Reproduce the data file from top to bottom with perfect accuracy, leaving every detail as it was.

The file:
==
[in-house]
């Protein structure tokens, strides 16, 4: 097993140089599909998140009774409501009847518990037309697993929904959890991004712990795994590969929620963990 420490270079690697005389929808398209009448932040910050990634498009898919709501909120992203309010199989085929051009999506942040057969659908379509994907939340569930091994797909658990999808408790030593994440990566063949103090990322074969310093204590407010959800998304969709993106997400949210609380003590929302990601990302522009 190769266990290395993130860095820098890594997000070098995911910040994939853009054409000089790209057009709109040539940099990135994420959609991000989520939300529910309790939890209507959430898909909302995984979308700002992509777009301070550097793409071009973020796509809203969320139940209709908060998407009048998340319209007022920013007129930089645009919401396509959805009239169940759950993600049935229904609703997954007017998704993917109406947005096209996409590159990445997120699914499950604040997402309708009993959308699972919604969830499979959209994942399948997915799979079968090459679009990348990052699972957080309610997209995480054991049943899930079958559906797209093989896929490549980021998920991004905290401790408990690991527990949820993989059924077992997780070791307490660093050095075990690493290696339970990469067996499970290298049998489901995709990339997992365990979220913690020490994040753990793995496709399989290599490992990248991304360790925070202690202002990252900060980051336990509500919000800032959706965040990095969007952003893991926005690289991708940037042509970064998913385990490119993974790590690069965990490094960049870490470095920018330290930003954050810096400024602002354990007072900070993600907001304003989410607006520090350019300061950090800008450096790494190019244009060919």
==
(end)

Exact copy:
[in-house]
């Protein structure tokens, strides 16, 4: 097993140089599909998140009774409501009847518990037309697993929904959890991004712990795994590969929620963990 420490270079690697005389929808398209009448932040910050990634498009898919709501909120992203309010199989085929051009999506942040057969659908379509994907939340569930091994797909658990999808408790030593994440990566063949103090990322074969310093204590407010959800998304969709993106997400949210609380003590929302990601990302522009 190769266990290395993130860095820098890594997000070098995911910040994939853009054409000089790209057009709109040539940099990135994420959609991000989520939300529910309790939890209507959430898909909302995984979308700002992509777009301070550097793409071009973020796509809203969320139940209709908060998407009048998340319209007022920013007129930089645009919401396509959805009239169940759950993600049935229904609703997954007017998704993917109406947005096209996409590159990445997120699914499950604040997402309708009993959308699972919604969830499979959209994942399948997915799979079968090459679009990348990052699972957080309610997209995480054991049943899930079958559906797209093989896929490549980021998920991004905290401790408990690991527990949820993989059924077992997780070791307490660093050095075990690493290696339970990469067996499970290298049998489901995709990339997992365990979220913690020490994040753990793995496709399989290599490992990248991304360790925070202690202002990252900060980051336990509500919000800032959706965040990095969007952003893991926005690289991708940037042509970064998913385990490119993974790590690069965990490094960049870490470095920018330290930003954050810096400024602002354990007072900070993600907001304003989410607006520090350019300061950090800008450096790494190019244009060919």